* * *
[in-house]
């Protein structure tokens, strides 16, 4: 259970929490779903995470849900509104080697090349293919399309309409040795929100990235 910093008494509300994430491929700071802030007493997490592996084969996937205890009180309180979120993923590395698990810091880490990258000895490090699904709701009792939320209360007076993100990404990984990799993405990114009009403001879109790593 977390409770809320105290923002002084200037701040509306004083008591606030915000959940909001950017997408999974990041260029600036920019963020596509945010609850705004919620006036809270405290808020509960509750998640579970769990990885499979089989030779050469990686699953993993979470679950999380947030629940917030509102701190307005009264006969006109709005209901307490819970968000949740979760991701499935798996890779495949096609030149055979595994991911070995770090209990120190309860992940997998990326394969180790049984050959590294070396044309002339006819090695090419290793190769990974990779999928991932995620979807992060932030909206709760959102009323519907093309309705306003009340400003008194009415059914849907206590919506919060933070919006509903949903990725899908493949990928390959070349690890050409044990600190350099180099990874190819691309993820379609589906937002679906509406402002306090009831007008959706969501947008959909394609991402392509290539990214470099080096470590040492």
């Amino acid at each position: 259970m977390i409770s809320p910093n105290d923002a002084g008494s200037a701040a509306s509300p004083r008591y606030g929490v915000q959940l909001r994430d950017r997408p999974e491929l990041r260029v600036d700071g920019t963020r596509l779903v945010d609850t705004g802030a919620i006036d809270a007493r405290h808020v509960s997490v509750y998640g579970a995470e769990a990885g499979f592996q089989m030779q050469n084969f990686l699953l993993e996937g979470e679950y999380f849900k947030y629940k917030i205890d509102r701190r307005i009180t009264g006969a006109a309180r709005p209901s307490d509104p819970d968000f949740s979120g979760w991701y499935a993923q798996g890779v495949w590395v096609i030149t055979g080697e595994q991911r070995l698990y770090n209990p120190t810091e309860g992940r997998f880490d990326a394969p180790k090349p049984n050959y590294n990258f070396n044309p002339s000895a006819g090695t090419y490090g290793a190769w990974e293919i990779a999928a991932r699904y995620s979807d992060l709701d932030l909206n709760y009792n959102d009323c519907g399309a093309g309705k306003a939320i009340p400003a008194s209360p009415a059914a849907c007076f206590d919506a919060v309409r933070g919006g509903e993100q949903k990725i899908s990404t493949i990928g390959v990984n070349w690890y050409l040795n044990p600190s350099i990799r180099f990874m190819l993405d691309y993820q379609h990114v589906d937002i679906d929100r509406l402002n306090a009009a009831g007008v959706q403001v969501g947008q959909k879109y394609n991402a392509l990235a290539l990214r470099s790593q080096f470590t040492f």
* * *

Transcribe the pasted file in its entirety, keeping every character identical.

[in-house]
């Protein structure tokens, strides 16, 4: 259970929490779903995470849900509104080697090349293919399309309409040795929100990235 910093008494509300994430491929700071802030007493997490592996084969996937205890009180309180979120993923590395698990810091880490990258000895490090699904709701009792939320209360007076993100990404990984990799993405990114009009403001879109790593 977390409770809320105290923002002084200037701040509306004083008591606030915000959940909001950017997408999974990041260029600036920019963020596509945010609850705004919620006036809270405290808020509960509750998640579970769990990885499979089989030779050469990686699953993993979470679950999380947030629940917030509102701190307005009264006969006109709005209901307490819970968000949740979760991701499935798996890779495949096609030149055979595994991911070995770090209990120190309860992940997998990326394969180790049984050959590294070396044309002339006819090695090419290793190769990974990779999928991932995620979807992060932030909206709760959102009323519907093309309705306003009340400003008194009415059914849907206590919506919060933070919006509903949903990725899908493949990928390959070349690890050409044990600190350099180099990874190819691309993820379609589906937002679906509406402002306090009831007008959706969501947008959909394609991402392509290539990214470099080096470590040492």
């Amino acid at each position: 259970m977390i409770s809320p910093n105290d923002a002084g008494s200037a701040a509306s509300p004083r008591y606030g929490v915000q959940l909001r994430d950017r997408p999974e491929l990041r260029v600036d700071g920019t963020r596509l779903v945010d609850t705004g802030a919620i006036d809270a007493r405290h808020v509960s997490v509750y998640g579970a995470e769990a990885g499979f592996q089989m030779q050469n084969f990686l699953l993993e996937g979470e679950y999380f849900k947030y629940k917030i205890d509102r701190r307005i009180t009264g006969a006109a309180r709005p209901s307490d509104p819970d968000f949740s979120g979760w991701y499935a993923q798996g890779v495949w590395v096609i030149t055979g080697e595994q991911r070995l698990y770090n209990p120190t810091e309860g992940r997998f880490d990326a394969p180790k090349p049984n050959y590294n990258f070396n044309p002339s000895a006819g090695t090419y490090g290793a190769w990974e293919i990779a999928a991932r699904y995620s979807d992060l709701d932030l909206n709760y009792n959102d009323c519907g399309a093309g309705k306003a939320i009340p400003a008194s209360p009415a059914a849907c007076f206590d919506a919060v309409r933070g919006g509903e993100q949903k990725i899908s990404t493949i990928g390959v990984n070349w690890y050409l040795n044990p600190s350099i990799r180099f990874m190819l993405d691309y993820q379609h990114v589906d937002i679906d929100r509406l402002n306090a009009a009831g007008v959706q403001v969501g947008q959909k879109y394609n991402a392509l990235a290539l990214r470099s790593q080096f470590t040492f």